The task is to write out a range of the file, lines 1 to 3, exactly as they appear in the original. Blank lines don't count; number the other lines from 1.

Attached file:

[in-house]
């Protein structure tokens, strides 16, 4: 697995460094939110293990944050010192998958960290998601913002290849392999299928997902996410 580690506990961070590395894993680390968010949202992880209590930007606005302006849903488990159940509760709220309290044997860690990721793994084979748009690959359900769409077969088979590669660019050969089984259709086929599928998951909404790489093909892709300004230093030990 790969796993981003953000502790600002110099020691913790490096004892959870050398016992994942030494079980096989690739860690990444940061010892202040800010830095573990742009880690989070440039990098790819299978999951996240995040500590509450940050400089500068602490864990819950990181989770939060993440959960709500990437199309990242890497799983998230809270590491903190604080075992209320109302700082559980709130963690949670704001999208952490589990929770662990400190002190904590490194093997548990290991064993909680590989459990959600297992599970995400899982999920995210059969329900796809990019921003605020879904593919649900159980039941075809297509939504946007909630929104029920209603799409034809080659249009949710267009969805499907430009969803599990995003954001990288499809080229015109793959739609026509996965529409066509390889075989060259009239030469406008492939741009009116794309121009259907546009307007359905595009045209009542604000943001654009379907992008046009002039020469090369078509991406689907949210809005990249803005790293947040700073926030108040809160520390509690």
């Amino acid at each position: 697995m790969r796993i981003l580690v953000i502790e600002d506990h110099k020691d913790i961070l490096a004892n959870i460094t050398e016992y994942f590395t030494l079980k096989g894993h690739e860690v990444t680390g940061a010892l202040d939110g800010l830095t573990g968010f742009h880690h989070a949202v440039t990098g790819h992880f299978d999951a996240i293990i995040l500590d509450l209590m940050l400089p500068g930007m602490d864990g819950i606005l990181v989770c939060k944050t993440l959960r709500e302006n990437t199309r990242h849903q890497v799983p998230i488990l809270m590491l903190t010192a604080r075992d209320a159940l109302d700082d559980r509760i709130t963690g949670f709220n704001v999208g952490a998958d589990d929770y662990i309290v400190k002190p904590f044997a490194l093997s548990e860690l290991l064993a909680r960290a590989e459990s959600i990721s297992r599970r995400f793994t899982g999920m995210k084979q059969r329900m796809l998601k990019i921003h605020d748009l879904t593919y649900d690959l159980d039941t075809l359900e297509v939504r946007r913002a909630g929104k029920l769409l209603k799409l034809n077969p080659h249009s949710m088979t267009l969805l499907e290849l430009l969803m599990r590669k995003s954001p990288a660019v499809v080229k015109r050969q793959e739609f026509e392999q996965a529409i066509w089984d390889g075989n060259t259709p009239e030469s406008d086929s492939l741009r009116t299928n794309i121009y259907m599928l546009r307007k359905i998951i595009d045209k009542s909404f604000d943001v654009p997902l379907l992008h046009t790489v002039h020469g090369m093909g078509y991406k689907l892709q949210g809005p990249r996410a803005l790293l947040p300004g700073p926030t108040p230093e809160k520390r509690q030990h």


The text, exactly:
[in-house]
């Protein structure tokens, strides 16, 4: 697995460094939110293990944050010192998958960290998601913002290849392999299928997902996410 580690506990961070590395894993680390968010949202992880209590930007606005302006849903488990159940509760709220309290044997860690990721793994084979748009690959359900769409077969088979590669660019050969089984259709086929599928998951909404790489093909892709300004230093030990 790969796993981003953000502790600002110099020691913790490096004892959870050398016992994942030494079980096989690739860690990444940061010892202040800010830095573990742009880690989070440039990098790819299978999951996240995040500590509450940050400089500068602490864990819950990181989770939060993440959960709500990437199309990242890497799983998230809270590491903190604080075992209320109302700082559980709130963690949670704001999208952490589990929770662990400190002190904590490194093997548990290991064993909680590989459990959600297992599970995400899982999920995210059969329900796809990019921003605020879904593919649900159980039941075809297509939504946007909630929104029920209603799409034809080659249009949710267009969805499907430009969803599990995003954001990288499809080229015109793959739609026509996965529409066509390889075989060259009239030469406008492939741009009116794309121009259907546009307007359905595009045209009542604000943001654009379907992008046009002039020469090369078509991406689907949210809005990249803005790293947040700073926030108040809160520390509690």
């Amino acid at each position: 697995m790969r796993i981003l580690v953000i502790e600002d506990h110099k020691d913790i961070l490096a004892n959870i460094t050398e016992y994942f590395t030494l079980k096989g894993h690739e860690v990444t680390g940061a010892l202040d939110g800010l830095t573990g968010f742009h880690h989070a949202v440039t990098g790819h992880f299978d999951a996240i293990i995040l500590d509450l209590m940050l400089p500068g930007m602490d864990g819950i606005l990181v989770c939060k944050t993440l959960r709500e302006n990437t199309r990242h849903q890497v799983p998230i488990l809270m590491l903190t010192a604080r075992d209320a159940l109302d700082d559980r509760i709130t963690g949670f709220n704001v999208g952490a998958d589990d929770y662990i309290v400190k002190p904590f044997a490194l093997s548990e860690l290991l064993a909680r960290a590989e459990s959600i990721s297992r599970r995400f793994t899982g999920m995210k084979q059969r329900m796809l998601k990019i921003h605020d748009l879904t593919y649900d690959l159980d039941t075809l359900e297509v939504r946007r913002a909630g929104k029920l769409l209603k799409l034809n077969p080659h249009s949710m088979t267009l969805l499907e290849l430009l969803m599990r590669k995003s954001p990288a660019v499809v080229k015109r050969q793959e739609f026509e392999q996965a529409i066509w089984d390889g075989n060259t259709p009239e030469s406008d086929s492939l741009r009116t299928n794309i121009y259907m599928l546009r307007k359905i998951i595009d045209k009542s909404f604000d943001v654009p997902l379907l992008h046009t790489v002039h020469g090369m093909g078509y991406k689907l892709q949210g809005p990249r996410a803005l790293l947040p300004g700073p926030t108040p230093e809160k520390r509690q030990h």